+Haskell. The main difference is that \Idris{} requires type declarations for all
+functions, using a single colon \texttt{:} (rather than
+Haskell's double colon \texttt{::}). Some natural number arithmetic functions can be
+defined as follows, again taken from the standard library:
+
+\begin{SaveVerbatim}{natfns}
+
+-- Unary addition
+plus : Nat -> Nat -> Nat;
+plus O y = y;
+plus (S k) y = S (plus k y);
+
+-- Unary multiplication
+mult : Nat -> Nat -> Nat;
+mult O y = O;
+mult (S k) y = plus y (mult k y);
+
+\end{SaveVerbatim}
+\useverb{natfns}
+
+The standard arithmetic operators \texttt{+} and \texttt{*} are also overloaded for
+use by \texttt{Nat}, and are implemented using the above functions.
+Unlike Haskell, there is no restriction on whether types and function names
+must begin with a capital letter or not. Function names (\tFN{plus} and \tFN{mult} above),
+data constructors (\tDC{O}, \tDC{S}, \tDC{Nil} and \tDC{::}) and type
+constructors (\tTC{Nat} and \tTC{List}) are
+all part of the same namespace.
+
+We can test these functions at the Idris prompt:
+
+\begin{SaveVerbatim}{fntest}
+
+Idris> plus (S (S O)) (S (S O))
+S (S (S (S O))) : Nat
+Idris> mult (S (S (S O))) (plus (S (S O)) (S (S O)))
+S (S (S (S (S (S (S (S (S (S (S (S O))))))))))) : Nat
+
+\end{SaveVerbatim}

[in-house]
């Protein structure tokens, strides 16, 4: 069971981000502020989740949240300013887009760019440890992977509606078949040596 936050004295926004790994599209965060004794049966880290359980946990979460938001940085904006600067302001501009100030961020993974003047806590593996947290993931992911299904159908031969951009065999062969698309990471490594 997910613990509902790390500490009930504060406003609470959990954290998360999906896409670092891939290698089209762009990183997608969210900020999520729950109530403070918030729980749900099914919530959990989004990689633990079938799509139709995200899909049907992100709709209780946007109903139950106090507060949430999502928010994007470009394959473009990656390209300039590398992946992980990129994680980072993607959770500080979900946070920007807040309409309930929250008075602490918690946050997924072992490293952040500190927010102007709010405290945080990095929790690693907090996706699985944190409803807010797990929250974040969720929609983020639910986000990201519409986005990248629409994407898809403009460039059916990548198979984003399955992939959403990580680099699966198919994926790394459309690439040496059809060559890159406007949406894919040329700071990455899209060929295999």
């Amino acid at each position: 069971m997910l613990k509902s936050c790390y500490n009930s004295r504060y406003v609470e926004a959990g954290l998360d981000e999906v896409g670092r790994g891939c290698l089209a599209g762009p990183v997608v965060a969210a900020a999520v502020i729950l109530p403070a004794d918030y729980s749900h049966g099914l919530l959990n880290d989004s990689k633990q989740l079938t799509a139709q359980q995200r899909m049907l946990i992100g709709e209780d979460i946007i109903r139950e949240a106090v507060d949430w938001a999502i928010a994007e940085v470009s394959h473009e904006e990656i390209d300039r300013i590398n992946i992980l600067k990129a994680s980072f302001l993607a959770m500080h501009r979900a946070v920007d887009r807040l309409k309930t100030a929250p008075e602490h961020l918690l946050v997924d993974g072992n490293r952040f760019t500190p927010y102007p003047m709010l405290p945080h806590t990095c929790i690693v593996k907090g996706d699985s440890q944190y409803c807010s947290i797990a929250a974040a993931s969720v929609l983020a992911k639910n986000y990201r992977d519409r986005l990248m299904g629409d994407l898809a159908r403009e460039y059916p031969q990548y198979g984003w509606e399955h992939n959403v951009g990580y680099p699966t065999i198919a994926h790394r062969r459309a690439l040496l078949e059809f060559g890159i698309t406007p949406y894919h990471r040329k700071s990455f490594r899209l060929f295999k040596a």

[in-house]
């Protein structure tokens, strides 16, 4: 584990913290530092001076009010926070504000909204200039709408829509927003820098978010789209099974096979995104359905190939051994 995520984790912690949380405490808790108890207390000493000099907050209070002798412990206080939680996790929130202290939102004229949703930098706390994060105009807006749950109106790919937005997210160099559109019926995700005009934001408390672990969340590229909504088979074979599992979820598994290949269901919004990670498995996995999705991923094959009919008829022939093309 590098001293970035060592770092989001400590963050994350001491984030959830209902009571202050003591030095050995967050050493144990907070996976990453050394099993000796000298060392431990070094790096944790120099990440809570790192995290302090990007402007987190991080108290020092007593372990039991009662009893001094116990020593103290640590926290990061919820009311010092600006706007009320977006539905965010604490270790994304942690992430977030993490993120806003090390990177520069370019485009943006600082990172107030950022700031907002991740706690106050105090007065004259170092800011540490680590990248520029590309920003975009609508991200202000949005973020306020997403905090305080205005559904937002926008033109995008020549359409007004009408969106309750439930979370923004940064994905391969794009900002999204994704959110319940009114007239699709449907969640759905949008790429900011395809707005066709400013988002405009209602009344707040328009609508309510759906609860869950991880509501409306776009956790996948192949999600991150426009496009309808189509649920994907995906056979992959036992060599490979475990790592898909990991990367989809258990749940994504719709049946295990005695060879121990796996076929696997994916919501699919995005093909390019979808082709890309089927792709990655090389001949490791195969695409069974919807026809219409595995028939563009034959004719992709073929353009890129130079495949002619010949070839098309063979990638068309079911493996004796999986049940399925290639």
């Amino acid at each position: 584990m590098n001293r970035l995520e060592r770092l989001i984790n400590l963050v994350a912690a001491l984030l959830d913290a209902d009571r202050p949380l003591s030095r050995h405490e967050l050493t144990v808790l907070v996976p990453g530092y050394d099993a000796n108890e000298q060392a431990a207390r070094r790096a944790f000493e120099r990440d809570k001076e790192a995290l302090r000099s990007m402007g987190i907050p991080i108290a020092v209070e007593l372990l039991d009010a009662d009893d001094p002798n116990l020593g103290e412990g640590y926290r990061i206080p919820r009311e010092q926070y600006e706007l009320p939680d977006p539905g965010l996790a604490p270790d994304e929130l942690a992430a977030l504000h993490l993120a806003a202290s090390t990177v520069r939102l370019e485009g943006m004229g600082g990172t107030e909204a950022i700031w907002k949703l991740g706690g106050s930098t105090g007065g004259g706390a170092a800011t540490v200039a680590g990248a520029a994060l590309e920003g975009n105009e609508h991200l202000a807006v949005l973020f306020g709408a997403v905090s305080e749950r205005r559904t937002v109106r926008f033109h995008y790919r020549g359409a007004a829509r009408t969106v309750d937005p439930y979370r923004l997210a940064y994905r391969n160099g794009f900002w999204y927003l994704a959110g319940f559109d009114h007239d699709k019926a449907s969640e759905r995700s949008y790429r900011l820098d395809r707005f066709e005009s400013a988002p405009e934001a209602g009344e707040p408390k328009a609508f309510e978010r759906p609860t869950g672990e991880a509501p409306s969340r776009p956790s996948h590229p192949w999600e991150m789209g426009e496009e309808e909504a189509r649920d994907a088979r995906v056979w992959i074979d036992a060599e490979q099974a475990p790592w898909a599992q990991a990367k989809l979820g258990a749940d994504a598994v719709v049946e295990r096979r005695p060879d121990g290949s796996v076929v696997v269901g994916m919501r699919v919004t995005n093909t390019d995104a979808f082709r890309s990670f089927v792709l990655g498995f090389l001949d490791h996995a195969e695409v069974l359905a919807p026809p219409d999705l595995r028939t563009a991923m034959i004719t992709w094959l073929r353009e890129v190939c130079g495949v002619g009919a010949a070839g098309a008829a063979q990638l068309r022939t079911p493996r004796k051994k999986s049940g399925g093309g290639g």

+\useverb{fntest}
+
+Like arithmetic operations, integer literals are also overloaded using type classes,
+meaning that we can also test the functions as follows:
+
+\begin{SaveVerbatim}{fntest}
+
+Idris> plus 2 2
+S (S (S (S O))) : Nat
+Idris> mult 3 (plus 2 2)
+S (S (S (S (S (S (S (S (S (S (S (S O))))))))))) : Nat
+
+\end{SaveVerbatim}
+\useverb{fntest}
+
+You may wonder, by the way, why we have unary natural numbers when our
+computers have perfectly good integer arithmetic built in. The reason is
+primarily that unary numbers have a very convenient structure which is easy to
+reason about, and easy to relate to other data structures as we will see later.
+Nevertheless, we do not want this convenience to be at the expense of
+efficiency. Fortunately, \Idris{} knows about the relationship between
+\tTC{Nat} (and similarly structured types) and numbers, so optimises the
+representation and functions such as \tFN{plus} and \tFN{mult}.
\subsection{Dependent Types}
\subsubsection{Vectors}